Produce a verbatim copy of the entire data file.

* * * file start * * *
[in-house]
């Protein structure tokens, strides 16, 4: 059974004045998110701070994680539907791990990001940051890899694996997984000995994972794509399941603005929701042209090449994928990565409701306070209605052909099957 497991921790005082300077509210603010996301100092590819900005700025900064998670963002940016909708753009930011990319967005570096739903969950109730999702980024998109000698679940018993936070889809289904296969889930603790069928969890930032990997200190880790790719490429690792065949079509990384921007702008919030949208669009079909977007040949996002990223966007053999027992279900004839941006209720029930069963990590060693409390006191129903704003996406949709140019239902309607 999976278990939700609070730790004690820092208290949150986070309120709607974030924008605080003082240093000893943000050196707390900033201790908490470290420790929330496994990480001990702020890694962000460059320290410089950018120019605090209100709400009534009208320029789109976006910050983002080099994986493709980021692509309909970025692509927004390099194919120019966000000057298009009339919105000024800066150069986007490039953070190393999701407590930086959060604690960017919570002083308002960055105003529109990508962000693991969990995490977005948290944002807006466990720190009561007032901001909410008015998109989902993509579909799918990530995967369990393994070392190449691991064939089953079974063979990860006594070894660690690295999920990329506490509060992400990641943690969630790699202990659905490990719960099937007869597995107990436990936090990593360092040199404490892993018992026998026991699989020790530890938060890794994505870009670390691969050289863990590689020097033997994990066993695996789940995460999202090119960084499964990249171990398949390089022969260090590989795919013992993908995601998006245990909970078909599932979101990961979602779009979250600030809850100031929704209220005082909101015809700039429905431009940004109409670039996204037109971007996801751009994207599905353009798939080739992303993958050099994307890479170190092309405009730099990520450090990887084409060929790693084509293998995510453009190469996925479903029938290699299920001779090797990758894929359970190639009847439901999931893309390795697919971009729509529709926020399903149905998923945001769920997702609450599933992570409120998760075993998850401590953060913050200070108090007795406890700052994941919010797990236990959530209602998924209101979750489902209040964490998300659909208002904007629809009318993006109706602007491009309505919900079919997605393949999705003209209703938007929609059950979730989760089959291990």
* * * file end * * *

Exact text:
[in-house]
């Protein structure tokens, strides 16, 4: 059974004045998110701070994680539907791990990001940051890899694996997984000995994972794509399941603005929701042209090449994928990565409701306070209605052909099957 497991921790005082300077509210603010996301100092590819900005700025900064998670963002940016909708753009930011990319967005570096739903969950109730999702980024998109000698679940018993936070889809289904296969889930603790069928969890930032990997200190880790790719490429690792065949079509990384921007702008919030949208669009079909977007040949996002990223966007053999027992279900004839941006209720029930069963990590060693409390006191129903704003996406949709140019239902309607 999976278990939700609070730790004690820092208290949150986070309120709607974030924008605080003082240093000893943000050196707390900033201790908490470290420790929330496994990480001990702020890694962000460059320290410089950018120019605090209100709400009534009208320029789109976006910050983002080099994986493709980021692509309909970025692509927004390099194919120019966000000057298009009339919105000024800066150069986007490039953070190393999701407590930086959060604690960017919570002083308002960055105003529109990508962000693991969990995490977005948290944002807006466990720190009561007032901001909410008015998109989902993509579909799918990530995967369990393994070392190449691991064939089953079974063979990860006594070894660690690295999920990329506490509060992400990641943690969630790699202990659905490990719960099937007869597995107990436990936090990593360092040199404490892993018992026998026991699989020790530890938060890794994505870009670390691969050289863990590689020097033997994990066993695996789940995460999202090119960084499964990249171990398949390089022969260090590989795919013992993908995601998006245990909970078909599932979101990961979602779009979250600030809850100031929704209220005082909101015809700039429905431009940004109409670039996204037109971007996801751009994207599905353009798939080739992303993958050099994307890479170190092309405009730099990520450090990887084409060929790693084509293998995510453009190469996925479903029938290699299920001779090797990758894929359970190639009847439901999931893309390795697919971009729509529709926020399903149905998923945001769920997702609450599933992570409120998760075993998850401590953060913050200070108090007795406890700052994941919010797990236990959530209602998924209101979750489902209040964490998300659909208002904007629809009318993006109706602007491009309505919900079919997605393949999705003209209703938007929609059950979730989760089959291990």